At a glance.
- Irish DPC investigates Facebook data incident.
- Apple and the white hats.
- Bots during the pandemic.
- Updates on university data breaches.
Irish watchdog investigates Facebook data dump.
The online community has been rocked by the recent data dump that exposed the Facebook profile data of over half a million users from over one hundred countries. Ireland’s Data Protection Commission (DPC) just announced that it is opening an investigation into the breach, pursuant to the Data Protection Act 2018, as the DPC believes that Facebook could be in violation of the General Data Protection Regulation (GDPR). The DPC’s decision to launch the inquiry comes after the commission questioned Facebook Ireland about the incident, which the Washington Post asserts seems to imply the DPC was dissatisfied with Facebook Ireland’s answers. European Commissioner for Justice Didier Reynders stated on Twitter, “Today I spoke with Helen Dixon @DPCIreland about the #FacebookLeak. The Commission continues to follow this case closely and is committed to supporting national authorities. We also call on @Facebook to cooperate actively and swiftly to shed light on the identified issues.” Computing notes that if Facebook is found to be in violation of the GDPR, the social media giant could be fined up to 4% of its $86 billion revenue.
Apple's squabble with white-hat hackers.
In 2016, the US Federal Bureau of Investigation (FBI) asked Apple to unlock an iPhone used by terrorists responsible for a California shooting incident that resulted in over a dozen deaths. Apple refused, stating that unlocking the phone would be a violation of their security policies. So the FBI quietly turned to Azimuth Security, a small Australian cybersecurity vendor, and their team of white-hat hackers discovered a backdoor exploit (now patched) that gave the investigators access to the device. The Washington Post reports that now, in a twist of fate, Apple just happens to be currently embroiled in a legal dispute with Corellium, a new Florida-based company founded by one of the Azimuth hackers who aided the FBI. Corellium creates “virtual iPhones" that help researchers test Apple’s iPhone operating system. Apple sued the firm in 2019, stating their operations are equal to copyright infringement, but a judge dismissed the case this past December, stating that Corellium’s products are legal because they’re used for research purposes, not competition. However, Apple is refusing to back down, asserting that Corellium’s work is in opposition with Apple’s security measures, and another trial is scheduled for this summer.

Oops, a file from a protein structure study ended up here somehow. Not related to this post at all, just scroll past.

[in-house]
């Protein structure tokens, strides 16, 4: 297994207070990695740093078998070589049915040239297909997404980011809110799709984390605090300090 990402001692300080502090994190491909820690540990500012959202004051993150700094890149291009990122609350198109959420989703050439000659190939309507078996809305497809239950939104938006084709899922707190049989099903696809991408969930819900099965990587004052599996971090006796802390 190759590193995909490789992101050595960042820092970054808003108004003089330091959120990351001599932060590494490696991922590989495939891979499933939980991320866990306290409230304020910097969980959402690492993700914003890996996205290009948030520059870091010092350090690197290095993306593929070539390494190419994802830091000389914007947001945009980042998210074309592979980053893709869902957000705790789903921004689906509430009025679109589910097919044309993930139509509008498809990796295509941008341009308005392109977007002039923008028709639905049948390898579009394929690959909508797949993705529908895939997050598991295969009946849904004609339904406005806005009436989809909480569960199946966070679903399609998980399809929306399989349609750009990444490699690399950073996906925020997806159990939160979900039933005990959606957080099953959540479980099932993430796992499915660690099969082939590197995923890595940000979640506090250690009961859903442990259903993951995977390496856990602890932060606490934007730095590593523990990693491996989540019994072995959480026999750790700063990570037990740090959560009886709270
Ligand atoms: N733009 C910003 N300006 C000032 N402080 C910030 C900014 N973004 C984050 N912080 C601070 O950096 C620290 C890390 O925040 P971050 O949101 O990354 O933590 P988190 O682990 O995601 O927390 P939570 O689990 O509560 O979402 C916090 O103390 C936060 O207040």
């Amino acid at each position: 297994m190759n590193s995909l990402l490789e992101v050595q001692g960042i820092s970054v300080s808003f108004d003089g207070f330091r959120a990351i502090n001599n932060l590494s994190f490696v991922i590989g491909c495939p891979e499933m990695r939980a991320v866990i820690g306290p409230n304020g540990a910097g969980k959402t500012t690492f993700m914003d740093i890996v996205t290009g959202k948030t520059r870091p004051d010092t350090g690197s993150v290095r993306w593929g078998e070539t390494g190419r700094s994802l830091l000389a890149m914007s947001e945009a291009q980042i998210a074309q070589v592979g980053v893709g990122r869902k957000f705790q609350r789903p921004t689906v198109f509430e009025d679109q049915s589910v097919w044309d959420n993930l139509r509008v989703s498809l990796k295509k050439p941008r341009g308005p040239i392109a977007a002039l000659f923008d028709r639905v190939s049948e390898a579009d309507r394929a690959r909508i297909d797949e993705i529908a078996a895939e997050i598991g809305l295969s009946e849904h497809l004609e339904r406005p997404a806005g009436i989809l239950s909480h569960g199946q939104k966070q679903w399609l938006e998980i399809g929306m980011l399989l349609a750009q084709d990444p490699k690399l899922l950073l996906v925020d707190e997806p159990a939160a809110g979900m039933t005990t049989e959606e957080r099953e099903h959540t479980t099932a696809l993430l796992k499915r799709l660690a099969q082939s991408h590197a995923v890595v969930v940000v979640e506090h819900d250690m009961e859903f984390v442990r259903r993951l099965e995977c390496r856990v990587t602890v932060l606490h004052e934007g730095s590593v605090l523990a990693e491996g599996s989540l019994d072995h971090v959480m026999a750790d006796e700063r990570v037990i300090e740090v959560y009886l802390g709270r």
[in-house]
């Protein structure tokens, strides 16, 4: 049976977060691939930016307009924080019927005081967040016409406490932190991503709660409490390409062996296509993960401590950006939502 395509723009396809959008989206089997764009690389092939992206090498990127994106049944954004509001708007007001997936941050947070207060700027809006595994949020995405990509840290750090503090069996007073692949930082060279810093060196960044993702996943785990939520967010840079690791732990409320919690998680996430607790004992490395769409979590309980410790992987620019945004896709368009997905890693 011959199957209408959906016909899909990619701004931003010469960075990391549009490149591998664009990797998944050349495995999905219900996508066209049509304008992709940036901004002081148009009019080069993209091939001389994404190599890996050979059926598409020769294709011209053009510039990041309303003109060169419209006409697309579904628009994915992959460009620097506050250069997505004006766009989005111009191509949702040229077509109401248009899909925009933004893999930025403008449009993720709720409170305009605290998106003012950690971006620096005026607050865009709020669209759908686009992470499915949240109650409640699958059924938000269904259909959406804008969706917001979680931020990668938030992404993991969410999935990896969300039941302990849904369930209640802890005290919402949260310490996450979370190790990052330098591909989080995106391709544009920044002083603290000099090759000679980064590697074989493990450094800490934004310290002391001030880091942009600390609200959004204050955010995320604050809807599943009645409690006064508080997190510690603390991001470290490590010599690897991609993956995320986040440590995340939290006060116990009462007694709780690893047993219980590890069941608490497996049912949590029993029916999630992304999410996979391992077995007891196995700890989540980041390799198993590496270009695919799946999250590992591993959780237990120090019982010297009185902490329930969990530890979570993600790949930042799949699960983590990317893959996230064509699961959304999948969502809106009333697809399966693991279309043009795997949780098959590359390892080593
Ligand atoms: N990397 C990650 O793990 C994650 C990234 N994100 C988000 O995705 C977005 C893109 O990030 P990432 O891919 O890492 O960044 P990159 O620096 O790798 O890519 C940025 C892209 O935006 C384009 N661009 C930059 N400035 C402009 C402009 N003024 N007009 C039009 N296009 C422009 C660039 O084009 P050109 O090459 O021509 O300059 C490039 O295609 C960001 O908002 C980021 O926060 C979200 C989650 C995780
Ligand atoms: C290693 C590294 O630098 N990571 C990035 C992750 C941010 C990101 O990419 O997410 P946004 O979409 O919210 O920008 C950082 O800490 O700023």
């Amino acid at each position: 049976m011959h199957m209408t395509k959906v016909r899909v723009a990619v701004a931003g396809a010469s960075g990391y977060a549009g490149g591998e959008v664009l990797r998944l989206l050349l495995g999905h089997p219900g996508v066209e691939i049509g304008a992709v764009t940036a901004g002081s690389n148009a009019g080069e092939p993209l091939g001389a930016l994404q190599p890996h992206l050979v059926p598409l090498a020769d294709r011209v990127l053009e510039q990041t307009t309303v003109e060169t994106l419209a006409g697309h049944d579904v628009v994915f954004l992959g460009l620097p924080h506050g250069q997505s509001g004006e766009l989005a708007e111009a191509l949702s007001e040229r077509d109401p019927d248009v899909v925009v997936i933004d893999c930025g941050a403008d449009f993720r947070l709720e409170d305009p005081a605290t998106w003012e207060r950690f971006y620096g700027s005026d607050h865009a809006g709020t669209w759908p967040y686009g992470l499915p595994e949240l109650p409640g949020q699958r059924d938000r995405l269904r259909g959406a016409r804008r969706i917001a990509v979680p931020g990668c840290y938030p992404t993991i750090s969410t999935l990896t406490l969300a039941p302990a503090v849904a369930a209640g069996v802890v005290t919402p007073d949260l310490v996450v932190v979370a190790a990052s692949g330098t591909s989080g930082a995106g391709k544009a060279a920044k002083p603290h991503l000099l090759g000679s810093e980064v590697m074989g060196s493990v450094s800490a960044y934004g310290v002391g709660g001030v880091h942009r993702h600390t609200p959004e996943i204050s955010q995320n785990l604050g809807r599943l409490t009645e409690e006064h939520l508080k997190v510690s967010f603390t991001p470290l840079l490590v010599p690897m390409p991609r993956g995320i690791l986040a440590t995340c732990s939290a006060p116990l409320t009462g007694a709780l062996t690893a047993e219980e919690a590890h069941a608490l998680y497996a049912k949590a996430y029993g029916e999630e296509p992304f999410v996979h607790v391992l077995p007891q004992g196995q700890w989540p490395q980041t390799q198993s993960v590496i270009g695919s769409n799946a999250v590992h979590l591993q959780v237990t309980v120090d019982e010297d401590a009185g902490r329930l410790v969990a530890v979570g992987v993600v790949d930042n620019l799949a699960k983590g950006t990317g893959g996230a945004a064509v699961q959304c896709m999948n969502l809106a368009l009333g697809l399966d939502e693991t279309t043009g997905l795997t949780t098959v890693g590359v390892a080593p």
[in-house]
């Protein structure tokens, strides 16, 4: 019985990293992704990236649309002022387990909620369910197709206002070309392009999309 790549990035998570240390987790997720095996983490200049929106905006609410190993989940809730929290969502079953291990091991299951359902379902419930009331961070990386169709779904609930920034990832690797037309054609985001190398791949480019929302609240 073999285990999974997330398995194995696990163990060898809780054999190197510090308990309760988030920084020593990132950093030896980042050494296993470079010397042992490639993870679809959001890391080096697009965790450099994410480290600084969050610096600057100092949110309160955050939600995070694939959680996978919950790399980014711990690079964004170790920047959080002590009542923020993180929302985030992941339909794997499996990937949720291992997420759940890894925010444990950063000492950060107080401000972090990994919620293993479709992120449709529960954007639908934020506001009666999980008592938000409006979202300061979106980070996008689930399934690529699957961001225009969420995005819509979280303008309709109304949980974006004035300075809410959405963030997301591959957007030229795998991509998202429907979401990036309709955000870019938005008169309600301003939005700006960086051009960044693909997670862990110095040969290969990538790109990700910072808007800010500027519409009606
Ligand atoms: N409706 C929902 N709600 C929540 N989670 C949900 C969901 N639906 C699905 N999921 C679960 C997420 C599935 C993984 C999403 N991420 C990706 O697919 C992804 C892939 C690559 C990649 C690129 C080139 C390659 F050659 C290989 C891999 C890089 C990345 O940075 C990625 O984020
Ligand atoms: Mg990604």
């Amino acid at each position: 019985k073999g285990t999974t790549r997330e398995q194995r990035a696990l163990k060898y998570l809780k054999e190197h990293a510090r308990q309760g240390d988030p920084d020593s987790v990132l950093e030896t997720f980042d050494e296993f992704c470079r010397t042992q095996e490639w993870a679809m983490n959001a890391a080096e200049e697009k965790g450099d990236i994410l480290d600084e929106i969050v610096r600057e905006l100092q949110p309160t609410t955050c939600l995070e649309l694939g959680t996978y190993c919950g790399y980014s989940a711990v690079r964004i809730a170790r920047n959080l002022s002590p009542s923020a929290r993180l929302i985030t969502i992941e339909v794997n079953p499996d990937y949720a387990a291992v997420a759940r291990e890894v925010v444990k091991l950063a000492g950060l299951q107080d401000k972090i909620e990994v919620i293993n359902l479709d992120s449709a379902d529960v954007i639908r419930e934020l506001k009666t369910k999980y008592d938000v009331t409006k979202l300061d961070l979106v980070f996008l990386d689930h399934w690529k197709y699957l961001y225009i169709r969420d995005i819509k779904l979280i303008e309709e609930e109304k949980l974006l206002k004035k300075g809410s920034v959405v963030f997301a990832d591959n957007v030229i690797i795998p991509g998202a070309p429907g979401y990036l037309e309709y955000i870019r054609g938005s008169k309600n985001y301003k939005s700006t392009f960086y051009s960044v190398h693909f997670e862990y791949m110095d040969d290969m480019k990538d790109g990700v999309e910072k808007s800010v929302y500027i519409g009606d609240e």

New report examines bot activity in the age of COVID.
DarkReading explores a report released by cybersecurity firm Imperva that examines shifts in bot activity over the past year. Focusing on “bad” bots—used for price-gouging or harvesting data useful in credential stuffing or password spraying attacks—the report explores how the COVID-19 pandemic impacted bot activities. For instance, ticket scalping bots were rendered useless as stay-at-home orders compelled the public to avoid large events. Meanwhile, quarantine led to an increase in demand for products like masks and gaming consoles, making those products hot commodities for hoarding bots. The report also warns that websites like TurboVax, designed to help users find vaccine appointments, could become a new bot target: "These helpful bots were created with good intentions, but it’s not far-fetched to imagine others creating similar tools in order to sell the appointment to the highest bidder for the opportunity to jump the queue.” That said, Imperva’s director of strategy Edward Roberts clarified that while malicious exploitation of these sites is possible, it’s more likely that these bots will concentrate on helping rather than harming the public in this unprecedented time.